I posted the other day about the concerns I have for the multitude of Web 2,0 businesses that have no real clue about how, when or from whom they’ll monetise their product.

Mike commented astutely saying that (edited for brevity);

…surely you know that “free” isn’t “free”…When I take SME’s through a “free” service I am very honest that it’s NOT “free”. It’s paid for by advertising  which in turn they contribute to by paying for it with their “data” and “attention”.

I think “free” is different to how software/computer stuff has normally been moved around (as a product, like shoes, cars and other physical stuff) but the alternative ways of making $$$ are also occurring. It’s not one or the other, it’s a world of every which way

The trick is to be very clear HOW the money is coming and not be sucked into some sort of hippy concept of “free”

And Mike of course is 100% correct. Sort of…

Third part paid software

Google Apps (for example) IS a monetised service. The fact that the monetisation comes from third party advertiser and not directly from the user does nothing to diminish the fact that it’s a paid for service. Advertisers pay Google in return for the attention of the users of the applications.

So where’s the problem with that? Simple really, the jury is very much out on whether or not online advertising of this kind is in fact effective. Sure there are staggering amounts of money to be made from online advertising, but just imagine what would happen if it was discovered that no one actually  looks at online adds. There endeth the viability of Google apps (hell most of Google for that matter) as we know it.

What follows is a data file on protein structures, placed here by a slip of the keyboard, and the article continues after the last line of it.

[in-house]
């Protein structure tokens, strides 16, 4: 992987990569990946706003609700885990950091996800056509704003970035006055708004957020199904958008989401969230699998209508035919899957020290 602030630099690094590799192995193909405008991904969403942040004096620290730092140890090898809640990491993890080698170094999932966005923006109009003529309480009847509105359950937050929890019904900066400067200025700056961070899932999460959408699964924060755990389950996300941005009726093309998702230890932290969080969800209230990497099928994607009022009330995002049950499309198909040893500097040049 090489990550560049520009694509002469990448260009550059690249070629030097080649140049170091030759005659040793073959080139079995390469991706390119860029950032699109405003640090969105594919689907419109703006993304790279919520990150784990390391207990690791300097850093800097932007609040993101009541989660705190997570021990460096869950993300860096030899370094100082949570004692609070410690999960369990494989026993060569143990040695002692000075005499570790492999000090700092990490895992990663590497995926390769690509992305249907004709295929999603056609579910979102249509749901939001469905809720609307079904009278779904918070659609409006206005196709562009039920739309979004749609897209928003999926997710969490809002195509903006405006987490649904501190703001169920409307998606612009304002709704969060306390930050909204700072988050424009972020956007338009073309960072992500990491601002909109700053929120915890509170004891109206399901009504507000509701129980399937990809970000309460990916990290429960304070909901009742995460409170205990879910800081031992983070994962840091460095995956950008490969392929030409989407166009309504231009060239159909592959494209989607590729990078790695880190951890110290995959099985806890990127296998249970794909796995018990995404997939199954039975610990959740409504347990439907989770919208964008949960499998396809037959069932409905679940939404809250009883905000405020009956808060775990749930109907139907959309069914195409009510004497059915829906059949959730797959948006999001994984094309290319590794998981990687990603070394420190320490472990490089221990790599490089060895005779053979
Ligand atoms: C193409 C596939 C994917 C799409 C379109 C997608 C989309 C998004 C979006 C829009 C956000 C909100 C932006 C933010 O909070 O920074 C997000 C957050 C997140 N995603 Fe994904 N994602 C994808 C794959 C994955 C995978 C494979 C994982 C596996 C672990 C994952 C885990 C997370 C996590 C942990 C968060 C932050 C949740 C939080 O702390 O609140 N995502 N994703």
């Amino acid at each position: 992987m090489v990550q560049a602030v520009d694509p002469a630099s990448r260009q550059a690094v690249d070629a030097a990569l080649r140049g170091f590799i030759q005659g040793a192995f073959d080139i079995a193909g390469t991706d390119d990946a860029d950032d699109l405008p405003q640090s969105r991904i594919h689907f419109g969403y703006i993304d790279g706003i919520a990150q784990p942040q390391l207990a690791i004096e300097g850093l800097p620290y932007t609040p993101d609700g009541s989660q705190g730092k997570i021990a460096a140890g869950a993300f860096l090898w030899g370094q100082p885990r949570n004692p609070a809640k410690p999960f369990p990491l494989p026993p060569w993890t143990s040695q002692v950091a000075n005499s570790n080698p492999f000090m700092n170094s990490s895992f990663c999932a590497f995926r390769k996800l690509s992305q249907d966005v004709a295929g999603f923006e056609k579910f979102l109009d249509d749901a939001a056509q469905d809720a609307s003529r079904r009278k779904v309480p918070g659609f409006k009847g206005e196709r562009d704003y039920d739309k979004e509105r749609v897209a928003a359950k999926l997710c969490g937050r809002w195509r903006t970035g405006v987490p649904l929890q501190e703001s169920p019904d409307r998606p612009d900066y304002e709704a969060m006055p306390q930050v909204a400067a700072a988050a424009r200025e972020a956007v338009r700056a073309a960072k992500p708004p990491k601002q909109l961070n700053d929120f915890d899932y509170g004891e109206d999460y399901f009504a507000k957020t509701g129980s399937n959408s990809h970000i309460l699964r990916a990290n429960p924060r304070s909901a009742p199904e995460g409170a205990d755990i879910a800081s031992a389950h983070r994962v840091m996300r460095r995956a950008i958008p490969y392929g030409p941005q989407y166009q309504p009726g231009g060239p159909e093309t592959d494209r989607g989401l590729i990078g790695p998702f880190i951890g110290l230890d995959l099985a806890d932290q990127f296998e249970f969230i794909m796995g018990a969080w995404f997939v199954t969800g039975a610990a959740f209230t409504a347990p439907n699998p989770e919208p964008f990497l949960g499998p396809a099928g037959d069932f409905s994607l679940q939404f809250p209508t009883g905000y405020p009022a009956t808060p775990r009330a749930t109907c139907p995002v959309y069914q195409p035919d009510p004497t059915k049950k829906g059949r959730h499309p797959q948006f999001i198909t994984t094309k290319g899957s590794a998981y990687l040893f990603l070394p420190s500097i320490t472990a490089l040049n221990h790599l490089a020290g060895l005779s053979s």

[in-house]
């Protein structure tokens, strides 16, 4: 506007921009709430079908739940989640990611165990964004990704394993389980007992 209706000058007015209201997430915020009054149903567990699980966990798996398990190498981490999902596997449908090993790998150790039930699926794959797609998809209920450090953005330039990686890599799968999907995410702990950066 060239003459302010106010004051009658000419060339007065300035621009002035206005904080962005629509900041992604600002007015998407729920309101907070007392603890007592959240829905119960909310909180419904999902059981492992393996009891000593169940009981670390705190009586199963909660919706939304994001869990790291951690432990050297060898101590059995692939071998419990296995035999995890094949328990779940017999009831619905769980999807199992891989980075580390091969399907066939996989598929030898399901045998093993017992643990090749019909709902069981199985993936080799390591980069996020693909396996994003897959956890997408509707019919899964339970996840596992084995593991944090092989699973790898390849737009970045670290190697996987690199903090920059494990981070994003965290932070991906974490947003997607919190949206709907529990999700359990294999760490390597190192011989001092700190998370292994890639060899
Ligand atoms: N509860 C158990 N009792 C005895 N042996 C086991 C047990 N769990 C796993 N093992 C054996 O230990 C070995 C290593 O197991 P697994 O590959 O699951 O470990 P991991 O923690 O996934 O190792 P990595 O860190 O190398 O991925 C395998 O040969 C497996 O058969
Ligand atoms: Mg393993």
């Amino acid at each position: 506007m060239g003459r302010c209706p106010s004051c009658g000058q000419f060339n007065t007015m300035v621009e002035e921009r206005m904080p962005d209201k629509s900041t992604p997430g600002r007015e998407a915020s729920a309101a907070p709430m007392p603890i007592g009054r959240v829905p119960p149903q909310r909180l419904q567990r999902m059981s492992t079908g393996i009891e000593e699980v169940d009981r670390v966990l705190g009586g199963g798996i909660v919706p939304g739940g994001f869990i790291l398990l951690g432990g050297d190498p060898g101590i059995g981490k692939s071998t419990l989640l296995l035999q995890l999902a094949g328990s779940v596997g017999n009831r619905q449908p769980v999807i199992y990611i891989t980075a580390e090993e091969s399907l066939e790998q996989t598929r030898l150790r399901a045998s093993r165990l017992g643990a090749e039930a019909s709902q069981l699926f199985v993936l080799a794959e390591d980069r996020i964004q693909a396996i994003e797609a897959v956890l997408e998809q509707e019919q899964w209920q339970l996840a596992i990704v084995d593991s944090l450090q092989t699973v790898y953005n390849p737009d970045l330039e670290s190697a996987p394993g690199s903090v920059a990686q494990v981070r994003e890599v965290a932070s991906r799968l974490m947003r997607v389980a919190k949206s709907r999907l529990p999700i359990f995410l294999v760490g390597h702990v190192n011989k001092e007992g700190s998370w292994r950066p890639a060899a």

I wonder if users (myself included) really consider this risk when launching into “free software”?

Vaporware

My definition of vaporware is software with no clear monetisation path, that is created on the expectation that major uptake will create significant value and monetisation opportunities for the product. There are two classes of vaporware, both equally invalid;

  • the “we’ll charge once people have got used to using it” model
  • the “but we’ve got 100 million eyeballs – that must be worth something” model

Subverting the free model

I know all about freemium. I know all about up-sell. I know all about creating stickiness. Notwithstanding any of that it is very very difficult to change users attitudes once they are used to a free product. Charging for something that was formerly free is a staggeringly hard change to make. Period.

Dollars in eyeballs

I’ve got a theory that the monetisation model based on potential future users is no different to the hysteria that pork belly trading caused. In effect businesses are borrowing against a possible future value of a business, with that future value wholly based on eyeballs.

This model clearly feeds back into the “third party paid software” model as detailed above – only it’s more risky. Not only does it rely on the shaky assumption that online advertising will continue to be worthwhile, lucrative and relevant. But it also tries to second guess the future value of that advertising.

Summary

It’s very simple – bake in a monetisation model with the business model. If there isn’t an obvious one then talk to someone who might be able to help you find one. If they can’t…. think again.

Ben Kepes

Ben Kepes is a technology evangelist, an investor, a commentator and a business adviser. Ben covers the convergence of technology, mobile, ubiquity and agility, all enabled by the Cloud. His areas of interest extend to enterprise software, software integration, financial/accounting software, platforms and infrastructure as well as articulating technology simply for everyday users.

1 Comment
  • Nice.

    “what would happen if it was discovered that no one actually looks at online adds” – it would be no different to TV ads now. However Google (and others) only get paid when there’s an action related to that add, in its simplest, a click on it.

    I also have a theory about “no-one (ie, I never) read Google Ads” but will blog about that separately V soon.

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